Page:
The answer to why cats sleep so much

We’ve all heard the phrase ‘cat nap’, but what’s the deal with all the snoozing they do – and can cats sleep too much? Our feline friends sleep around twice as much as we do, clocking up an average 15 hours a day. Kittens and older cats doze even more, getting up to 20 hours of sleep. So, around two thirds of a cat’s life is spent snoozing. We asked our FRONTLINE® experts to explain why.

Cats are crepuscular

This fancy word means they’re most active at dawn and dusk. To us, their sleep cycle makes no sense as they seem to rest all day and go mad when we may be at our least energetic, but everything becomes clear when we remember that cats are natural predators. The types of prey cats hunt are more active during those twilight hours when there’s enough light left for our cats to spot them. 

Cats who live mainly indoors can adjust their sleeping habits to fit around their feeding schedules and to spend more time with their favourite humans. We might find they wake up to play and be sociable for a couple of hours in the morning, before everyone in the household heads out for the day.

Cats conserve energy

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Our feline friends are hardwired to give chase and hunt, mainly at night. In the wild, they need to do this to survive, and all that stalking, chasing and killing burns a lot of energy. House cats still have this wild streak, and even when playing will stalk and pounce on prey in the garden or on toys around the house. Hunting takes a lot of energy, with short but very intense bursts of activity, so cats need plenty of sleep in between.

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Cats are affected by the weather

Like many of us, cats don’t generally like the cold and the rain. When the weather is bad, they’re more likely to curl up and catch forty winks. When cats are cold, they tend to sleep curled up. They’ll stretch out more when the weather is warm and they don’t need to conserve heat. Even indoor cats will snooze when the weather isn’t great, despite the fact that they wouldn’t be going out in it anyway!

Cats can stay alert while sleeping

Cats have lots of light sleep. About 75% of their sleep time is what we call snoozing, with a cycle lasting from 15-30 minutes. During this phase, cats get the rest they need, but they’re alert enough to spring up and into action at a moment’s notice.

They like to sleep where they feel safe, which explains why they’re often found up high or curled up in a small space. It’s easy to spot when a cat is sleeping lightly – their ears twitch and turn towards interesting noises and their eyes aren’t fully closed. They can doze like this even when sitting upright.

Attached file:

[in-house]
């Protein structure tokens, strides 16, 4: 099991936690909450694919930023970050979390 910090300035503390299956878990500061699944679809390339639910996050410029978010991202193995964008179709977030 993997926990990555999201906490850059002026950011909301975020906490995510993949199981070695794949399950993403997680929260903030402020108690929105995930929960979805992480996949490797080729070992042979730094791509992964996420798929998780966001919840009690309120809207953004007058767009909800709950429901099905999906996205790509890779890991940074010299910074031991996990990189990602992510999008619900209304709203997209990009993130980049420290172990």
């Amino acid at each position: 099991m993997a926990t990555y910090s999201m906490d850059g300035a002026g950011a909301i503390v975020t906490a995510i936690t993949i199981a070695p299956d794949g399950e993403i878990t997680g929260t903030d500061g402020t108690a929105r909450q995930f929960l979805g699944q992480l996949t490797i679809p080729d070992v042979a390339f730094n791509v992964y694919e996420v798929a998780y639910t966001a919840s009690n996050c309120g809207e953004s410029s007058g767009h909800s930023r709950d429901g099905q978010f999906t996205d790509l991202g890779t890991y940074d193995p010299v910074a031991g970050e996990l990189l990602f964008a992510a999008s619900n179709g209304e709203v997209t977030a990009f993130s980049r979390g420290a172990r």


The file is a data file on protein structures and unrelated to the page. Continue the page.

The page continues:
Cats also have deep sleep

The other 25% of cats’ sleep is much deeper. During this time, their body heals and regenerates itself, so cats need this sort of sleep to stay healthy. These are shorter phases of sleep, around 10 to 15 minutes at a time, although older cats may spend as much as 30-40% of their rest time at this level.

When cats sleep deeply, they usually close their eyes tightly and even cover their face with their tail. It’s during deep sleep that our cats dream – if their paws or whiskers are twitching, there’s a good chance they’re dreaming. They can also experience rapid eye movement in this sleep state. Once the deep sleep is done, they move back into snoozing until they wake up.


Cats are consistent

Cats tend to stick to similar sleep patterns, so it’s worth having a chat with a vet if you notice a change in your cat’s sleep pattern – whether they’re sleeping a lot more or less than usual. Sleeping more can mean your pet is in pain or not feeling too good, while sleeping less can indicate certain health conditions. It’s always worth checking these things out with a vet.

So, in short, cats sleep a lot, have their own sleeping pattern (that doesn’t generally match ours) and adjust it according to the weather. There’s only usually cause for concern if a cat becomes a lot more or less sleepy than usual. So, enjoy watching your cat napping now you know what’s going on. Find out more about the quirks of our feline friends and how they behave on our cat pages.

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